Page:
Late last December, I decided to go ahead and do the “12 Challenge” that was going around Twitter: 12 months to read 12 books recommended by 12 friends. I specifically requested true crime and thrillers, looking for good books I haven’t read yet. Book one was Dark River: The Bloody Reign Of The Ohio River Pirates; book two was State of Terror by Hillary Rodham Clinton and Louise Penny; book three was Who is Maud Dixon? by Alexandra Andrews.
Book four is Night Film by Marisha Pessl.
I bought the kindle book so I had no idea that it was over 800 pages until I checked how far I was. I checked because I wanted to see how much room Pessl had to (attempt to) explain everything that had happened so far. That’s the kind of book this is: (how) will the author ever explain all of this?
The main character is now-disgraced investigative journalist Scott McGrath, whose downfall and obsession center on mysterious cult filmmaker Stanislas Cordova. No one’s seen Cordova in years – if perhaps ever. He hasn’t made movies since the 1990s and the ones he did make tend to be shown in out-of-the-way places, advertised by secret messages passed around by his devoted fans, banned from the mainstream because of their violence. Many people who’ve worked with Cordova have either withdrawn from the public or mysteriously disappeared, but they all agree that he changed their lives in a deep, incredible way.
Scott’s pretty sure that none of these changes are positive, and he set out to prove it a few years ago. That’s when he did an interview and spilled unverified information from a source he only spoke to over the telephone, resulting in a quarter million dollar payout to Cordova. (Scott is the kind of person who can apparently easily make a quarter million dollar payout, for the record, because he did. It’s been years, he’s not a trustworthy journalist anymore, and he’s still getting along in NYC. So.)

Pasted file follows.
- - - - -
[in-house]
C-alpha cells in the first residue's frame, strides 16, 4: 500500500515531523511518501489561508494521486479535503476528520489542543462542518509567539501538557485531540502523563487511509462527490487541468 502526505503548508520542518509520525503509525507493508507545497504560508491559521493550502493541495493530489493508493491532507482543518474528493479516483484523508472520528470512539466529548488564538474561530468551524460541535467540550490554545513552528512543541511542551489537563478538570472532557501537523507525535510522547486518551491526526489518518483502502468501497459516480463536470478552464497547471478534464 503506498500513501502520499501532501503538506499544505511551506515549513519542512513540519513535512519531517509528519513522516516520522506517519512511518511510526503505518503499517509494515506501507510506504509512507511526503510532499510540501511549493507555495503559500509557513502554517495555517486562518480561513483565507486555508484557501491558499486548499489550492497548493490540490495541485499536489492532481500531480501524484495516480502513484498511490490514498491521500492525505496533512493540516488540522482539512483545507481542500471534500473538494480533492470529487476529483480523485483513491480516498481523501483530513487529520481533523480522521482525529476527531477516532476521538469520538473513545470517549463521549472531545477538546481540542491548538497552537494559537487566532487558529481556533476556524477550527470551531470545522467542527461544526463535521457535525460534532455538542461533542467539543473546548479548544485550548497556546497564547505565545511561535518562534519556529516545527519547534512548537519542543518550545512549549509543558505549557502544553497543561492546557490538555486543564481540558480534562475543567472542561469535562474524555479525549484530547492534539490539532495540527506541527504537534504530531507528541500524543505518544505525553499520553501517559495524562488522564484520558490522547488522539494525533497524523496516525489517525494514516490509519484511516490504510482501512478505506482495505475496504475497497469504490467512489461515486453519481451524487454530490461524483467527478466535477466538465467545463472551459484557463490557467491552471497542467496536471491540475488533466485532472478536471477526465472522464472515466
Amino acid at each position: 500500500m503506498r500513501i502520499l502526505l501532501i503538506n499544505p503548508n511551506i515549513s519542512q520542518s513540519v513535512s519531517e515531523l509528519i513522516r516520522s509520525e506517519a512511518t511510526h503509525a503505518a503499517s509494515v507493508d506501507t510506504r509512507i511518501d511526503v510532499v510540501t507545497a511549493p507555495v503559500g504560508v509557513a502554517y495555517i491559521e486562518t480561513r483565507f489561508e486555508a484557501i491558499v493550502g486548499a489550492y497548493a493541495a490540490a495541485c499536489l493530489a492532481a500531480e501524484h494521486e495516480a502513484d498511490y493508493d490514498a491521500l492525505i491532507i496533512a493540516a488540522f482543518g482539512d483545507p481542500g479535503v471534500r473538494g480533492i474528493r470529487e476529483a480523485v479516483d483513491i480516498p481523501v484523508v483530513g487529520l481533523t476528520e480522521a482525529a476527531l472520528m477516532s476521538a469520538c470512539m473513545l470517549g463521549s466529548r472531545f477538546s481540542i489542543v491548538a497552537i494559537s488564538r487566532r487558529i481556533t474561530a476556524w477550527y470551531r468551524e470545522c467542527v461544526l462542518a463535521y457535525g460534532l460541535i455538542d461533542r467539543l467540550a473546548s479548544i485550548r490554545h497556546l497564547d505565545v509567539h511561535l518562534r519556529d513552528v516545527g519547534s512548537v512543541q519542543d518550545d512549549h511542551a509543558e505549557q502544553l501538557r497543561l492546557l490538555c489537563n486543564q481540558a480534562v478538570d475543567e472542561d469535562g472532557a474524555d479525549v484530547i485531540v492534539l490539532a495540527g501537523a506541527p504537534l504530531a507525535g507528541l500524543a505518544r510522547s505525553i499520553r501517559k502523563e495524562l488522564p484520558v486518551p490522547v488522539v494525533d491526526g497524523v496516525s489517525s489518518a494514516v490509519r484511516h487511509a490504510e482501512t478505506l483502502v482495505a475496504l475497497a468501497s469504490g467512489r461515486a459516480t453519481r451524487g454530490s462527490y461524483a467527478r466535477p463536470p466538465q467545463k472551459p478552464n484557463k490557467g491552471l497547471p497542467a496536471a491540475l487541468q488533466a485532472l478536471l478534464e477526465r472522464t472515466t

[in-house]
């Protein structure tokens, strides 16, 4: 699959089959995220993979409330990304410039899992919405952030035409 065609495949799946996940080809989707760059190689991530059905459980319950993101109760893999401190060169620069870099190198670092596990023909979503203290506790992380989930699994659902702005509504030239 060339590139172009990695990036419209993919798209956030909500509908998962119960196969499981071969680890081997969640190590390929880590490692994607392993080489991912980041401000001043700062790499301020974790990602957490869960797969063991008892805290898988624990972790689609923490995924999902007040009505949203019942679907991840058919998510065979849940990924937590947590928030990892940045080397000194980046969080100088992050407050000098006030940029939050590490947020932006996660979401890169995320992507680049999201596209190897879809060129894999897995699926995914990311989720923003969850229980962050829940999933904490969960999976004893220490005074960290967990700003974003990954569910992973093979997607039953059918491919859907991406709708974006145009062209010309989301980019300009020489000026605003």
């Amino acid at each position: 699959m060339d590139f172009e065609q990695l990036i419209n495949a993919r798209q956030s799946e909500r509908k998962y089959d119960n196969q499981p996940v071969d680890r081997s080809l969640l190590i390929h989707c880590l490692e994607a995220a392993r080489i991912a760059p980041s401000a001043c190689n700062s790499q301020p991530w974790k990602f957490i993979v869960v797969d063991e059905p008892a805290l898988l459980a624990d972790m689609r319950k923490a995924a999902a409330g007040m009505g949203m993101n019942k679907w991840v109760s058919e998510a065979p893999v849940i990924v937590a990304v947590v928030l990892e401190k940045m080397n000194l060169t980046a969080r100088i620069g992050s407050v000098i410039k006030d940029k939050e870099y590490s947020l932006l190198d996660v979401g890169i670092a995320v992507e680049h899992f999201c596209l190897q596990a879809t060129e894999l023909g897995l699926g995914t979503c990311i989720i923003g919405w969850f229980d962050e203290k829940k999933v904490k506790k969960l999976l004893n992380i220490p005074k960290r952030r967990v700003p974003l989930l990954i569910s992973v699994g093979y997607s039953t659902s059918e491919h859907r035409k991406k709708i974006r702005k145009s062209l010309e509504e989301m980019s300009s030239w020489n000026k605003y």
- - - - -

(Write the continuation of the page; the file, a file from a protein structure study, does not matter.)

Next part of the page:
The thing that gets him back on his Cordova obsession is the death, and apparent suicide, of young Ashley Cordova. Scott, of course, refuses to believe it’s a suicide – to him it’s just another piece of the dark and demented Cordova puzzle. And he decides it’s time to reveal the truth about Cordova, once and for all. (Cue dramatic music.)
If you’re reading it on a kindle, you’re going to be annoyed by all of the “sources” that keep popping up: screenshots from the internet (complete with the address in the web browser at the top), pages from magazines, police files, that kind of thing. They’re a weird size, so you have to zoom in, but they’re also completely necessary to the story, so you can’t skip them (even when they feel scattered and disjointed at the start). I’m sure they look cool in the printed book, and there’s even exclusive bonus content on the website that makes it seem even more like Cordova’s a real person. Like yeah, sure, you’ve totally heard of one of his movies. Maybe when you were in college?
Basically Cordova is so secretive, so rich, and so much a cult figure that you know from the beginning that going after him is a very bad idea. Especially when the person going after him is Scott, and Scott’s introduced with his big downfall. You kind of have to wonder exactly how good of an investigative reporter this guy really is, to be honest, and whether he can really keep himself together long enough to see this through.
This is one of those books where the less you know going in, the better, so I’m not going to give any more details about the plot. I will say:
- it pulled me along. 800+ pages or not, I read it in two days. I wanted to see if/how things would be explained.
- this one walks the line between gritty reality and … would you call it magical realism? It uses that line as a tightrope and doesn’t really choose a side, unless you, personally, think it chooses a side (but even Scott himself isn’t entirely sure if his own life chooses a side). But that’s Cordova for you. (Seriously, it’s kind of weird how much the book centers around this fictional character that you really feel you must’ve heard of before, and how much it aligns with his fictional oeuvre. You know the type right away.)
- I like the ending. I was worried for a while, but there were still more pages, and I like the ending.
It’s haunting and weird and suspenseful and disturbing and sometimes a bit over the top, with everything in shades of gray. It pulls you along, but also deeper in the muck and murk, so it’s not some quick, lighthearted beach read. It’s troubling, but it doesn’t want to make sure you feel better by the end.
That’s not how Cordova rolls.
What have you read recently that you couldn’t put down?